by Jaime Klimek

Fall 1974, L to R: Jim Crook, Paul Marotta, Craig Bell, Jaime Klimek, Mike Weldon.
Photo: Steve Kornaczik.
When I was 15, Jim Crook taught me the D, G and C chords on this beat-to-hell acoustic guitar he had, and the rest is a blur...A year later we saw the Velvets at LaCave. I saw God, Jim saw Sterling (who played just like God, but was taller and had a mustache) and realizing that I needed only 2/3 of my vast musical knowledge to play Heroin, we were off and stumbling. Jim had learned to play from albums by the Byrds, Ventures, Searchers, Beatles and the rest of the British Invasion. I studied the V.U. Sub-Moronic Easy Guitar Book - just the easy stuff - none of those sus 13ths or dim 23rds. I picked up a Hagstrom 8-string bass but was so thoroughly inept (and confused) that I soon switched to guitar. Six strings are so much easier to play than eight - it's two less. We hung around and played together for the next two years, continuing our musical education at LaCave (theVelvets, the Hello People, Jim and Jean, Phil Ochs, Love, Tim Buckley, the Fugs) and Music Hall (a great triple bill of the Blues Magoos in glow-in-the-dark electric suits, the Who and headlining, of course, Herman's Hermits). On the turntable were all of the above (except for Herman), the Beatles, Electric Prunes, Thorinshield, Hendrix, Buffalo Springfield, Steve Miller Band, Troggs, Pink Floyd and the West Coast Pop Art Experimental Band.

Then Uncle called. I said no, thank you, but Jim couldn't think of a good excuse and went to blow up stuff and smoke opium joints - which I heartily recommend, provided you have a straight jacket and an iron lung handy. After the army and other unfriendlies failed to kill him, Jim returned in April '73. By this time, having completely mastered both the E and the A chords, I was ready (Ha!) to play.

We started to hold auditions. A drummer named Jerry Moody (?) played with us a few times. John Morton showed up once to play bass. Paul suggests he may have been too technically accomplished for the rest of us. Maybe we had a premonition of him throwing us up the stairs, or down the stairs, or off the planet. Actually, and worst of all, he had a mind of his own and I wanted to nip that sort of thing in the bud.

We'd met Craig Bell at a Doug Yule led Velvet Underground (Velveteens) show at the Agora and since he was (a) only semi-employed (b) hot for my sister and (c) showed no dangerous musical tendencies (little did I know), we invited him to play bass. He started off by putting adhesive stickers with the appropriate notes on the frets of his bass. This was my first indication that this boy was gonna be trouble. Shortly thereafter Mike Weldon appeared in a puff of smoke after he rubbed two drumsticks together. We said, "Hi Mike, welcome to the band." Mike had started to play guitar while in high school, so naturally we asked him to play drums. "Sit there. Play 4/4". He did. Jim and I had begun to write songs, we'd done some home recording and with the addition of Craig and Mike, goddamn, if it didn't start to sound like a band.

It wasn't as if we intentionally set out to teach people to play, or would have refused any virtuosos as Christmas presents, but more that we wanted decent, funny, cool people to play with - no nut cases, assholes, artistes, and especially nobody that actually expected make any money. Again, not that we would have refused, but we knew what we were up against and it was more important to have people with common bonds and (somewhat) similar musical interests. Jim and I had been the best of friends for years, shared apartments and vanilla wafers, acid and fuzz tones, and God knows what. Craig and Mike knew each other from Lakewood High School. Craig brought a love of the Kinks, Fairport Convention and Barrett/Pink Floyd. Mike brought an encyclopedic knowledge of film, surf/trash music and the Rivingtons. We'd all grown up having our pop sensibilities forged by mid-60s AM radio, WHK, KYW and CKLW. Plus, we all, except Michael, really liked to smoke dope.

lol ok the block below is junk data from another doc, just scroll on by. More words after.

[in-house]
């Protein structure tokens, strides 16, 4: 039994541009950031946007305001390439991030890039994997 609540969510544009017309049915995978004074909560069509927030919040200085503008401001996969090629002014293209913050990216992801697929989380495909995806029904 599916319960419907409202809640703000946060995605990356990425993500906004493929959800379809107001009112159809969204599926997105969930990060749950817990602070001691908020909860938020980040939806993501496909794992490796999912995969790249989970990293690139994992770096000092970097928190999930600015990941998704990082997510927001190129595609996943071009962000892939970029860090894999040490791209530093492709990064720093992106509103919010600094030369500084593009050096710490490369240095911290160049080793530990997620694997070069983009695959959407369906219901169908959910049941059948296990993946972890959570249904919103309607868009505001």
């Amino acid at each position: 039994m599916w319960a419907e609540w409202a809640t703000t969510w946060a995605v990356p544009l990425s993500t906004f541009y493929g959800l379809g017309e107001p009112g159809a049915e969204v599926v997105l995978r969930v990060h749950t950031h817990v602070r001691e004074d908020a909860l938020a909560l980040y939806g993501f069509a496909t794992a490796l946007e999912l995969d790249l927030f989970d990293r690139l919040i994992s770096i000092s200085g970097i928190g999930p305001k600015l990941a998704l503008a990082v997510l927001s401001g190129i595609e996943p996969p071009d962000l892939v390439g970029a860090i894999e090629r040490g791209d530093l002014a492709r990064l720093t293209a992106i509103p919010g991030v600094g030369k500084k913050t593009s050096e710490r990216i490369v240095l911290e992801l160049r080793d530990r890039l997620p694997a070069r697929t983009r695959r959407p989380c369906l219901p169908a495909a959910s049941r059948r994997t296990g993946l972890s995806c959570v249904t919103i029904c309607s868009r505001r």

From the start, we rehearsed originals along with Velvets covers. The point is, aside from loving them, we did the Velvets because they were easy. We never touched any of their more difficult material. My songwriting style had evolved out of fairly simple, basic rhythm guitar structures. I mean, I loved the Who, but no fucking way could we play Pictures of Lily or I Can see for Miles.

We rehearsed for six years, or six months, thereabouts. Once we played for an acquaintance of ours and when we finished asked him what he thought. He paused, looked me straight in the eye, and said "Get a new singer." This was the first and last outside advice we ever solicited. Thus encouraged, we decided that we were ready to play out.

For me, finding places to play was never easy. Never particularly outgoing (pathologically reticent would be more like it) I usually prodded Mike and Craig to go out among 'em. We played the Lakewood YMCA twice, to an audience of 15-20 disinterested kids who had wandered in, including one who accompanied us, uninvited, on piano. (Hey guys, next time lock that piano up). The second time the turnout was so poor, the guy who booked us asked up to play in his rec room later that night - a bowling banquet party. We said, "OK, what the hell," and did two sets at the lowest volume we'd ever played. Dave E of the Eels did some guest vocals. This was the first and last time anyone could actually hear what we were singing. Fortunately, they were drunk and didn't care and it went over really well. We probably missed a bet by not tapping into the lucrative bowling banquet circuit.